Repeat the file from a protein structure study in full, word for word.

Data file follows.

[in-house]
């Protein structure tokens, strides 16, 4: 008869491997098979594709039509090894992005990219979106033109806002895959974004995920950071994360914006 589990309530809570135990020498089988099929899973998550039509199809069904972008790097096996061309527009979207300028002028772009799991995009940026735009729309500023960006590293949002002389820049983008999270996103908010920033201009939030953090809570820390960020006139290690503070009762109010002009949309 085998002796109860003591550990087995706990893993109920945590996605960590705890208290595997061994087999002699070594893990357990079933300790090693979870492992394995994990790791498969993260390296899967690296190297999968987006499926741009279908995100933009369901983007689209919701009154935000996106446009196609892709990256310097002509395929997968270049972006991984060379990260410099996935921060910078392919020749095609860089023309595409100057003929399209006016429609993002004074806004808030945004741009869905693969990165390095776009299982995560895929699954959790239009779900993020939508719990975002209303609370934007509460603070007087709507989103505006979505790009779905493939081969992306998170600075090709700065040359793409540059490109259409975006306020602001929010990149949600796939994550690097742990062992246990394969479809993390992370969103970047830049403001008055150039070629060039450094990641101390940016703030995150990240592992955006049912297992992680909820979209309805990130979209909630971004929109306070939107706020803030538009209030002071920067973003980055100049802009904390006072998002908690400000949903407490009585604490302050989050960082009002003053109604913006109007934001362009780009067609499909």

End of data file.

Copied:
[in-house]
């Protein structure tokens, strides 16, 4: 008869491997098979594709039509090894992005990219979106033109806002895959974004995920950071994360914006 589990309530809570135990020498089988099929899973998550039509199809069904972008790097096996061309527009979207300028002028772009799991995009940026735009729309500023960006590293949002002389820049983008999270996103908010920033201009939030953090809570820390960020006139290690503070009762109010002009949309 085998002796109860003591550990087995706990893993109920945590996605960590705890208290595997061994087999002699070594893990357990079933300790090693979870492992394995994990790791498969993260390296899967690296190297999968987006499926741009279908995100933009369901983007689209919701009154935000996106446009196609892709990256310097002509395929997968270049972006991984060379990260410099996935921060910078392919020749095609860089023309595409100057003929399209006016429609993002004074806004808030945004741009869905693969990165390095776009299982995560895929699954959790239009779900993020939508719990975002209303609370934007509460603070007087709507989103505006979505790009779905493939081969992306998170600075090709700065040359793409540059490109259409975006306020602001929010990149949600796939994550690097742990062992246990394969479809993390992370969103970047830049403001008055150039070629060039450094990641101390940016703030995150990240592992955006049912297992992680909820979209309805990130979209909630971004929109306070939107706020803030538009209030002071920067973003980055100049802009904390006072998002908690400000949903407490009585604490302050989050960082009002003053109604913006109007934001362009780009067609499909």